From financial collapse to body dimples: 'Control the narrative'

Forward planning and controlling the narrative were the most important messages from communications professionals as they shared their approach to handling a crisis.

Speaking at PRWeek’s Crisis Communications conference in Victoria last week, three comms professionals talked through their own crises, which included body dimples, financial catastrophe, and a network outage.

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Beauty brand Avon’s executive director of corporate affairs, CSR and sustainability, Natalie Deacon (pictured above), described what she referred to as ‘dimples gate’.

In January, Avon ran an advertising campaign for its anti-cellulite cream that had the slogan: ‘dimples are cute on your face (but not on your thighs)’. The US-led campaign was accused of body shaming and the brand ended up having to apoligise and pulled the campaign.

Deacon said they were not monitoring social media effectively enough to predict what would happen next as complaints and criticism spread across Twitter. "C-suite should have been more involved," she said. "And comms staff could have had more education on brand values."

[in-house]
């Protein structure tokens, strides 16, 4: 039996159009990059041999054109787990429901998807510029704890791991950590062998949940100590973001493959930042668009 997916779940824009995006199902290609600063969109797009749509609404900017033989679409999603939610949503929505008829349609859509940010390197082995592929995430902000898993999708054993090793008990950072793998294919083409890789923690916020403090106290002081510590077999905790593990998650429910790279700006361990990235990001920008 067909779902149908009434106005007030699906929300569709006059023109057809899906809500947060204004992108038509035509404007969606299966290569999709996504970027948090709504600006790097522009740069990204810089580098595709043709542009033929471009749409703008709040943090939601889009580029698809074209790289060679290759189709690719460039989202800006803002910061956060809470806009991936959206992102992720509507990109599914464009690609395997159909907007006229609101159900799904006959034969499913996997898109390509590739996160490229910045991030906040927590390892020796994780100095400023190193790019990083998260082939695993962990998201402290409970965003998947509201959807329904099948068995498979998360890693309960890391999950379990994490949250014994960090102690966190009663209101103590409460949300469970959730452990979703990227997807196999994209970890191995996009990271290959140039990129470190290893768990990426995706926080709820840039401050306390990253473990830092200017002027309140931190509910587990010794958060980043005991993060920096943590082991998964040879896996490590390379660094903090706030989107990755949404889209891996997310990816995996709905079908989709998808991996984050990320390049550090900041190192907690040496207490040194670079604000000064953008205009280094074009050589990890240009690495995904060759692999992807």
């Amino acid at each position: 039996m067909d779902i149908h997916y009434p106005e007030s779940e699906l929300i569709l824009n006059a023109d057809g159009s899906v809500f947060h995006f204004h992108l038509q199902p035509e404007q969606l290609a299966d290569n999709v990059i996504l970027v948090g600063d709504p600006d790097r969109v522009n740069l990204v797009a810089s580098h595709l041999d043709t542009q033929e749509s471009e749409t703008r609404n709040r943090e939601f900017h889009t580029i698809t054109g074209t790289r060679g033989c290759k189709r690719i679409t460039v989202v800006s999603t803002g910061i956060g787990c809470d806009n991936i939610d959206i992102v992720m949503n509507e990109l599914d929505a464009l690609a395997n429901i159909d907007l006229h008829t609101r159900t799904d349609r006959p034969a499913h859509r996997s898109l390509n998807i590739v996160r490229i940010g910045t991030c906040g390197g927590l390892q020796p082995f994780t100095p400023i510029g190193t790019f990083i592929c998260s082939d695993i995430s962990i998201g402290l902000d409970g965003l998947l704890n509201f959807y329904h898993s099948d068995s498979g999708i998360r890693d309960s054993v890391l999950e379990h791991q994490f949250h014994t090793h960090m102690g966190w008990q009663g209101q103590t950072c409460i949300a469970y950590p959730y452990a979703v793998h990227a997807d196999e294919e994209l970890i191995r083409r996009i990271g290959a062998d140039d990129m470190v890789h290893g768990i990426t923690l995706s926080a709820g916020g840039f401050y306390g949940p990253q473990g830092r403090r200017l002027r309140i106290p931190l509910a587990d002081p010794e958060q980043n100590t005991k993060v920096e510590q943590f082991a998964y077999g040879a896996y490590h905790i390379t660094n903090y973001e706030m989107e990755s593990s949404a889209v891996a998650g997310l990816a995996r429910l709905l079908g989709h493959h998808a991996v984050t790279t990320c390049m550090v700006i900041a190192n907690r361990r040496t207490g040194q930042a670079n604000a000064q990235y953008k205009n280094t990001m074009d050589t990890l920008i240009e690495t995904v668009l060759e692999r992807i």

She joked: "Dimples are cute on your face, but not in your crisis comms plan."

In banking, Chris Turner, director of corporate affairs at the Royal Bank of Scotland, explained the biggest turnaround in UK corporate history. Turner described how a bank with £2 trillion in assets, which was making more money that McDonalds just before the financial crash in 2008, needed a £45 billion bailout from the taxpayer.

"At the time, the bank had no voice, so it lost control of the narrative, and couldn’t explain how it was going to put things right. The comms approach at the time was not to engage, and [it was] quite hostile."

In comparison, Turner said the team planned for the ten-year anniversary of the crash. "We were going to be in the news whether we liked it or not, so we fed a narrative of how the bank had turned itself around."

The bank now regularly talks about topics like a no-deal Brexit and female entrepreneurship, and is more vocal about how it protects its customers.

Later, Nicola Green, corporate affairs director at Telefonica UK, explained waking up to the news that the O2 data network was down. It was the start of a 22-hour day that included 12 media statements. "I love a crisis," she began, "It’s one of the best moments in my job. The adrenaline gets me through."

On 6 December last year, thousands of O2 customers were unable to access the internet on their phones. While the network was down, she said it was important to be able to "dial in" for technical and legal advice. "Utilising WhatsApp group chat was crucial so that all of the comms team and senior leadership could respond instantly," she added.

Green said having a crisis management plan that includes the entire organisation is important. "We revisit ours on a monthly basis." After nearly a day, services were restored. You should never run away from a crisis," she added. 

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